This dog harness is made for more than walking.
One out of every 130 dogs is affected by epilepsy. Their seizures are often distressing, and it can be difficult to track them all — especially while the owner is asleep or away. To give owners more information and better control over their dog’s treatment, OSU-Cascades computer science alumna Marji Symonds, ’21, developed a health monitoring device that attaches to a dog’s harness.
The device, which Symonds calls a smart dog harness, connects over Wi-Fi and sends data to cloud storage. It collects data from an accelerometer and gyroscope sensor to measure a dog’s movement and orientation. Through machine learning, the device differentiates between activities like sleeping, walking, running, a car ride and a seizure. The movement data of a seizure is so unique that it is rarely confused with any other activity. When a seizure is detected, the device sends an alert to the owner’s phone.
Symonds says tracking information from the device will help owners know when to administer emergency treatment, and it can help owners and their veterinarian adjust treatment plans. Many seizure medications can be taxing on a dog’s liver, but a clear record of when and how often seizures occur offers insights into treatments to reduce seizure severity — including precise medication doses and calming techniques like applying cooling products to the dog’s head.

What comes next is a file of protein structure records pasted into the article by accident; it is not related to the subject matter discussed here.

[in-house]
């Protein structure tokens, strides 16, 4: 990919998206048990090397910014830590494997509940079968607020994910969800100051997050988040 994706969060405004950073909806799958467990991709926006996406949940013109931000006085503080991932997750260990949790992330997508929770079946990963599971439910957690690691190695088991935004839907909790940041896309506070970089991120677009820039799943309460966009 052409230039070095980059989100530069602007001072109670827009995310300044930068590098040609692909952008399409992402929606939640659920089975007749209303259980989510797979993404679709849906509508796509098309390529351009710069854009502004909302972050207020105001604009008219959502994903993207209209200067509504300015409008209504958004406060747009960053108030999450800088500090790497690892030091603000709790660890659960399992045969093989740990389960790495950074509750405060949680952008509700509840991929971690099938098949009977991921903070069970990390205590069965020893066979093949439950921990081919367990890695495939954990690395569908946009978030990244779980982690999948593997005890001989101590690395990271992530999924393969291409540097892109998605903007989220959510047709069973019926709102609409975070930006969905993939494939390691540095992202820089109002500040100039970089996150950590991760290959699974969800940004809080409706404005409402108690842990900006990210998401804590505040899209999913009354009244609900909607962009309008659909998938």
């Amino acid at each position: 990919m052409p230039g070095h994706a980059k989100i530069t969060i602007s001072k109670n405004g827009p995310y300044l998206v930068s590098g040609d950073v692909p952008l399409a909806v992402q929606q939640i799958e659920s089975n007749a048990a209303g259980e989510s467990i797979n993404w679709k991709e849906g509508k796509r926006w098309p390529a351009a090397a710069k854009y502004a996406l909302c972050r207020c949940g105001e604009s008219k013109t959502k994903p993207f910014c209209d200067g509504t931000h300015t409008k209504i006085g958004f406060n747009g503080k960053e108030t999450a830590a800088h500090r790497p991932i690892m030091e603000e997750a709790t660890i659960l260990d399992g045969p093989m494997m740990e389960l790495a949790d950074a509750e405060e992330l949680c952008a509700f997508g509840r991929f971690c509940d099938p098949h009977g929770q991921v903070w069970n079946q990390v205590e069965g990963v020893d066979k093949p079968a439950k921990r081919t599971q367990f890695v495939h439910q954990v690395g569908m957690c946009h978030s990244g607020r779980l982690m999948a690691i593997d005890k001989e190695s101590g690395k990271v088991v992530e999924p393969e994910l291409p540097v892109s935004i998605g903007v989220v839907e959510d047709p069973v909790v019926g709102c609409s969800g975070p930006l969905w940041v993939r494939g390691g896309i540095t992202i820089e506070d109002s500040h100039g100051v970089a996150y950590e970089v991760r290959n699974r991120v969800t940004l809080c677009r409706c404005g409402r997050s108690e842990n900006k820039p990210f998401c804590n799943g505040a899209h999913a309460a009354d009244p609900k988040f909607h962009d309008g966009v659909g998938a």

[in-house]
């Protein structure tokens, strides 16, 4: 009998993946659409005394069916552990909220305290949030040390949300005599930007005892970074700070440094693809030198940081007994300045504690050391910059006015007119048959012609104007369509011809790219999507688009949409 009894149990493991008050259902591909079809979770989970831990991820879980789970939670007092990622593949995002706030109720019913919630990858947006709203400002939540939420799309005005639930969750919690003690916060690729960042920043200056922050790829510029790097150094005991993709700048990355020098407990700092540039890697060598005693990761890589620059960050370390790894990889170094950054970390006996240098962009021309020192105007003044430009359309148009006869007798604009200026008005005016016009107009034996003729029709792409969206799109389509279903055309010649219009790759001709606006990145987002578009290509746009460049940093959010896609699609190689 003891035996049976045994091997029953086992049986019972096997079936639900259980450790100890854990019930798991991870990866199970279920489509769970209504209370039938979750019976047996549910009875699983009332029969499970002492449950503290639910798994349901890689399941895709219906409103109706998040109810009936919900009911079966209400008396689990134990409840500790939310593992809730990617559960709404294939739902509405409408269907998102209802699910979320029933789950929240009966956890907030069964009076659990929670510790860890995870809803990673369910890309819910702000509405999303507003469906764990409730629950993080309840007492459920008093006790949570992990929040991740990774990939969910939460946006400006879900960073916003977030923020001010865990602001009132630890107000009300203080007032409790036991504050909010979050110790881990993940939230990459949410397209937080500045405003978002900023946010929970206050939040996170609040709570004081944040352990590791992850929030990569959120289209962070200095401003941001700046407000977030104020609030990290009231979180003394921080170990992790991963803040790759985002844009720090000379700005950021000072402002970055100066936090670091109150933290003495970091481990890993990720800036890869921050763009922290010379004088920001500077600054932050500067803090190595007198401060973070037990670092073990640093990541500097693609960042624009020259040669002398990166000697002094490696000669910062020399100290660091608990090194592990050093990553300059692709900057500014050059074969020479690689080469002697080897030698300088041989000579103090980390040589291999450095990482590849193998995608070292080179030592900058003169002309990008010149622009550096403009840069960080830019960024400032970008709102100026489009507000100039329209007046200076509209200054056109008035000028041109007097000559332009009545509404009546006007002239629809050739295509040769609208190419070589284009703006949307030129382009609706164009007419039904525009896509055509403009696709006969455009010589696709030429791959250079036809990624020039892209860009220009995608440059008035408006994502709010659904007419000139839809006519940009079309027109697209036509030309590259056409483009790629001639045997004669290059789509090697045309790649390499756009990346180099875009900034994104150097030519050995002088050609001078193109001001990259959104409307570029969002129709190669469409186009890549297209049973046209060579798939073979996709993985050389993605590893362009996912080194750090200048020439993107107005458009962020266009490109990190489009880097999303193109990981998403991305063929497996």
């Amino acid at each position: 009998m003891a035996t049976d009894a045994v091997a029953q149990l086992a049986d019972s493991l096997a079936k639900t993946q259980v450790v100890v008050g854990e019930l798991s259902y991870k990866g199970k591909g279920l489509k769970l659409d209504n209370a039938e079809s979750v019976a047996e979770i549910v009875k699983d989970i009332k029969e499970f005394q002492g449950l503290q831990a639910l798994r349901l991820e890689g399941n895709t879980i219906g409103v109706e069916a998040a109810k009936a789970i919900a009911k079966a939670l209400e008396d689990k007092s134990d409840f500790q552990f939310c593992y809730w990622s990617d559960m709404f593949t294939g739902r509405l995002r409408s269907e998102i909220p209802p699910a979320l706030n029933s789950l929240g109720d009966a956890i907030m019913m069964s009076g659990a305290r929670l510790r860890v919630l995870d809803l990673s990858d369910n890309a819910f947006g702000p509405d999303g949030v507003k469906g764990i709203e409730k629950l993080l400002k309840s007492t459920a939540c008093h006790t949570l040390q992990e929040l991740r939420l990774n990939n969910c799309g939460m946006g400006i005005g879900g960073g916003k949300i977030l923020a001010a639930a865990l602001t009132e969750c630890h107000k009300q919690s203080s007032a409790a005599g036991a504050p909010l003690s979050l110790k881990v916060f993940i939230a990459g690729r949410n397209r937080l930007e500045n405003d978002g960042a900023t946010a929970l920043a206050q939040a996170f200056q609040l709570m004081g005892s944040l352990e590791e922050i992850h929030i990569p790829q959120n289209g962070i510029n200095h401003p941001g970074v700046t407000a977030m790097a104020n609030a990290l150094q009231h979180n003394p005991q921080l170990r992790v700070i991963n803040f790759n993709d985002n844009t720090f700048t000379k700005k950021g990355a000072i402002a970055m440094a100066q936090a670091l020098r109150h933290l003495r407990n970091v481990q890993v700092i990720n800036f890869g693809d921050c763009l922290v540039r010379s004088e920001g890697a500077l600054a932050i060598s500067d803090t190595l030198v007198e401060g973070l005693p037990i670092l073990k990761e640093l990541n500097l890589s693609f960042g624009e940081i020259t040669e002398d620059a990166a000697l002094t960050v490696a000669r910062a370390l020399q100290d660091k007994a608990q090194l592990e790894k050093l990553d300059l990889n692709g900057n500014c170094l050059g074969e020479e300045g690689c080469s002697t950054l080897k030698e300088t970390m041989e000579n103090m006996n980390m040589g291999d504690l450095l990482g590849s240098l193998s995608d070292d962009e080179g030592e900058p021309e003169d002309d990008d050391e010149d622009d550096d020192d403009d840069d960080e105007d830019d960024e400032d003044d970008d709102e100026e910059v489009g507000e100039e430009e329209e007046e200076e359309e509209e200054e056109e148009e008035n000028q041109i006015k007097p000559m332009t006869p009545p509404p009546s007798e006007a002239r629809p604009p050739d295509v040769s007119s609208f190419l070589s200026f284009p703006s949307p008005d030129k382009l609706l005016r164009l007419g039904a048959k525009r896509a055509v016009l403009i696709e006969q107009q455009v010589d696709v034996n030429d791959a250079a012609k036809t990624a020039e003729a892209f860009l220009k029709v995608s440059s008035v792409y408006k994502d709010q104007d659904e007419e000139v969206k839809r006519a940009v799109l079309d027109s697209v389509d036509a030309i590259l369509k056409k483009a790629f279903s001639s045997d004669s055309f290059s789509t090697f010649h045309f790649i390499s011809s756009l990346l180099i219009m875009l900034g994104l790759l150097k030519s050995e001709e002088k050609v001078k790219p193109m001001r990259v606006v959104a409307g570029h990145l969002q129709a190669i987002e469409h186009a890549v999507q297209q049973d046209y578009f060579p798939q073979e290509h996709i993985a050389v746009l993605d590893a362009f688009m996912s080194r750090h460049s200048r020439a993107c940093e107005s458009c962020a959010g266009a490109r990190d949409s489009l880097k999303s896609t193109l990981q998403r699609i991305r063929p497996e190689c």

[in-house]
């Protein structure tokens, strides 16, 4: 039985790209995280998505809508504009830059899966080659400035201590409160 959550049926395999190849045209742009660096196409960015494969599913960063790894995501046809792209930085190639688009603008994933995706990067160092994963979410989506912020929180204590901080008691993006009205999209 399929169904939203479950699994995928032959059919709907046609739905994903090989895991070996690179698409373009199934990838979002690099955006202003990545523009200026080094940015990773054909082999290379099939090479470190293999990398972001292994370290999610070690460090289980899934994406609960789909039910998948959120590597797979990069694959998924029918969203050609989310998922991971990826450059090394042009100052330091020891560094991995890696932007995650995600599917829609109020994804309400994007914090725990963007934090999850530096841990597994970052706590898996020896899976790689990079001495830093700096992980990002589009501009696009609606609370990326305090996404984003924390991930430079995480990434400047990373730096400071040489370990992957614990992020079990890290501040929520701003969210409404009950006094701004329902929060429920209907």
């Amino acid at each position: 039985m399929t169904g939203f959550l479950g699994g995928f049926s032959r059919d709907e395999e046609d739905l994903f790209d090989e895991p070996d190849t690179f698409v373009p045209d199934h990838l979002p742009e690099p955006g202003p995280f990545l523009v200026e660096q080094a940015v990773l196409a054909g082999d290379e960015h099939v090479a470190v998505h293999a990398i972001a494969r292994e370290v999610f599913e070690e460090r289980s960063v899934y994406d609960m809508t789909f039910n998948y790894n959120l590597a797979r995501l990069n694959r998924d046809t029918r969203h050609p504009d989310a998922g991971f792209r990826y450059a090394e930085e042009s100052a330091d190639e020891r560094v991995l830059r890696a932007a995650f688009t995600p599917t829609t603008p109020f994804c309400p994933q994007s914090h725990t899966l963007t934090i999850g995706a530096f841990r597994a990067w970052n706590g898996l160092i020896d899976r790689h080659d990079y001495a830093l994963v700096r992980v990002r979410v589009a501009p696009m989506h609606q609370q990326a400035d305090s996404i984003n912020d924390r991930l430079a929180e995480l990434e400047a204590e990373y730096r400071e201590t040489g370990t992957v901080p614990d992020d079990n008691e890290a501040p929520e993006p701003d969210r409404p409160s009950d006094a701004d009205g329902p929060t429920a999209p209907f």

Symonds presented her research at the National Conference for Undergraduate Research in April 2021 and at Oregon State’s annual Celebrating Undergraduate Excellence event in May. A team of College of Engineering students is continuing work on the smart dog harness prototype, a web app for tracking and a large-scale trial in collaboration with veterinarians.
For many of us, pets are part of the family and add to our quality of life. Symonds’ innovation will help add to theirs.